Pharmaceutical solutions

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Chapter: Pharmaceutical Drugs and Dosage: Pharmaceutical solutions

Solutions are homogeneous mixtures of one or more solutes molecularly dispersed in a suitable solvent or a mixture of mutually miscible solvents.


Pharmaceutical solutions

Introduction

Solutions are homogeneous mixtures of one or more solutes molecularly dispersed in a suitable solvent or a mixture of mutually miscible solvents. A solution composed of only two substances is a binary solution. The com-ponents making up a binary solution are termed the solute and the solvent depending on their relative proportions (component in lower proportion is termed solute).

Pharmaceutical solutions are used for many routes of administration, including oral, rectal, vaginal, ophthalmic, parenteral, and otic. The most common solution dosage form is the oral liquid, which includes aque-ous solutions, syrups, and elixirs. The physicochemical (e.g., solubility) and stability characteristics of the active drug determine whether an oral solution dosage form can be prepared. The required solubility of a drug and its solubility in water and biocompatible water-miscible solvents help decide the dosage form composition. For example, if the drug is water sol-uble, a simple aqueous solution can be prepared. However, if it is soluble in a water–alcohol–glycerin cosolvent system, an elixir is appropriate.

Drugs are commonly given in solution in cough/cold remedies and in medi-cations for the young (pediatric) and elderly (geriatric).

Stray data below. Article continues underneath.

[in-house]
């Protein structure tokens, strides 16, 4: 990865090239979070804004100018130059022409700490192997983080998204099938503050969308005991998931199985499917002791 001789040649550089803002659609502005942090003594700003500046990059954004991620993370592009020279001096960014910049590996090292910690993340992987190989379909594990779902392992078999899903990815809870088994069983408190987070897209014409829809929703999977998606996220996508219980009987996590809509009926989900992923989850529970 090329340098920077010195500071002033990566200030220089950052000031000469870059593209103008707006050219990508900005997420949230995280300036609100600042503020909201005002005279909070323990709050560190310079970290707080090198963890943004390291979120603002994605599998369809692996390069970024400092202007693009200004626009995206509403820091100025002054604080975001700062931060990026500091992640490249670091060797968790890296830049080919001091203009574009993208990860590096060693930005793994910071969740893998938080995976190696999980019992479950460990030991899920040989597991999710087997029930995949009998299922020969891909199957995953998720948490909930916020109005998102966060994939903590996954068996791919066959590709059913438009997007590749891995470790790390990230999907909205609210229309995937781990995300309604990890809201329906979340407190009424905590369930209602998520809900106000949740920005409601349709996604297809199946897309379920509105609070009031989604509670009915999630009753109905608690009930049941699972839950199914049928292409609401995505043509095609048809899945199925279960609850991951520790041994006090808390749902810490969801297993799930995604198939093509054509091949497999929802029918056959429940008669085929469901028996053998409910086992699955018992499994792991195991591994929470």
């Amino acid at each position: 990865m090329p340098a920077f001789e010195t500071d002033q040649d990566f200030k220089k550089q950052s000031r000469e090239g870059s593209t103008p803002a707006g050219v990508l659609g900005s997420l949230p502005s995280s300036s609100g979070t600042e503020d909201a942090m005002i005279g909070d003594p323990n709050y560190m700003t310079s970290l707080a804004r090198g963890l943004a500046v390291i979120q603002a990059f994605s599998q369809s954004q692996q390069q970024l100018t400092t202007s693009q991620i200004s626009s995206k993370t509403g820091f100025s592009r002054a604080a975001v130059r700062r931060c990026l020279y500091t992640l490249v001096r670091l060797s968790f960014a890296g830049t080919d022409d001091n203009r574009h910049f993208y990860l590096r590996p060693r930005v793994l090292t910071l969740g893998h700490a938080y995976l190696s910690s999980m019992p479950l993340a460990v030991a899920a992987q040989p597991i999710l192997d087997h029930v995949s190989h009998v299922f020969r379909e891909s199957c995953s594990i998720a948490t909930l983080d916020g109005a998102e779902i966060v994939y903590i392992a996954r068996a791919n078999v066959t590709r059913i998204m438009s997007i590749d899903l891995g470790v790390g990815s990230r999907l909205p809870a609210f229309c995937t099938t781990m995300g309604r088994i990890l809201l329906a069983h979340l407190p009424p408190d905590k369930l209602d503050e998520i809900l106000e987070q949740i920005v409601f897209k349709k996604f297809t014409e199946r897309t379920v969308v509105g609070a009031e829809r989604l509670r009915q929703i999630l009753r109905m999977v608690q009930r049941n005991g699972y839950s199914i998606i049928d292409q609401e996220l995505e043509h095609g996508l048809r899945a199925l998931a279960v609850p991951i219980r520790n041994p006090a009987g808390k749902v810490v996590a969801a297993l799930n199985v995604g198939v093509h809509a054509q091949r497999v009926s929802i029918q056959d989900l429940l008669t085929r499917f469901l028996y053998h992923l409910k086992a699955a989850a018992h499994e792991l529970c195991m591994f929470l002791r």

Saturated solutions are solutions which, at a given temperature and pressure, contain the maximum amount of solute that can be dissolved in the solvent. Buffer solutions contain a combination of weak acid and its salt with a strong base or a weak base and its salt with a strong acid. These solutions resist changes in pH upon the addition of small quantities of acid or base. Solubility and stability of most ionic drugs change with pH. Therefore, most pharmaceutical solutions are pH controlled using an appropriate buffer. Isotonic solutions have similar tonicity as biological fluids. These solutions cause no swelling or contraction of the tissues with which they come in contact and produce no discomfort when instilled in the eye, nasal tract, blood, or other body tissues. Parenteral solutions or solutions for direct administration to mucosal tissues should be isotonic or hypotonic to avoid local tissue stress and pain upon administration. Tonicity is usually adjusted using dextrose or sodium chloride. Isotonic sodium chloride is a 0.9% w/v concentration of NaCl in water and is also called normal saline. A 5% w/w dextrose, also known as glucose, solution in water is also isotonic. These are commonly used infusion fluids for intra-venous administration.

Solutions intended for oral administration usually contain sweeteners, flavors, and colors to make the medication more attractive and palatable to the patient. They may contain stabilizers to maintain the physicochemical stability of the drug and preservatives to prevent the growth of microorgan-isms in the solution.

A drug dissolved in an aqueous solution is generally in the most bioavail-able form. As the drug is already in solution, no dissolution step is neces-sary before systemic absorption occurs.

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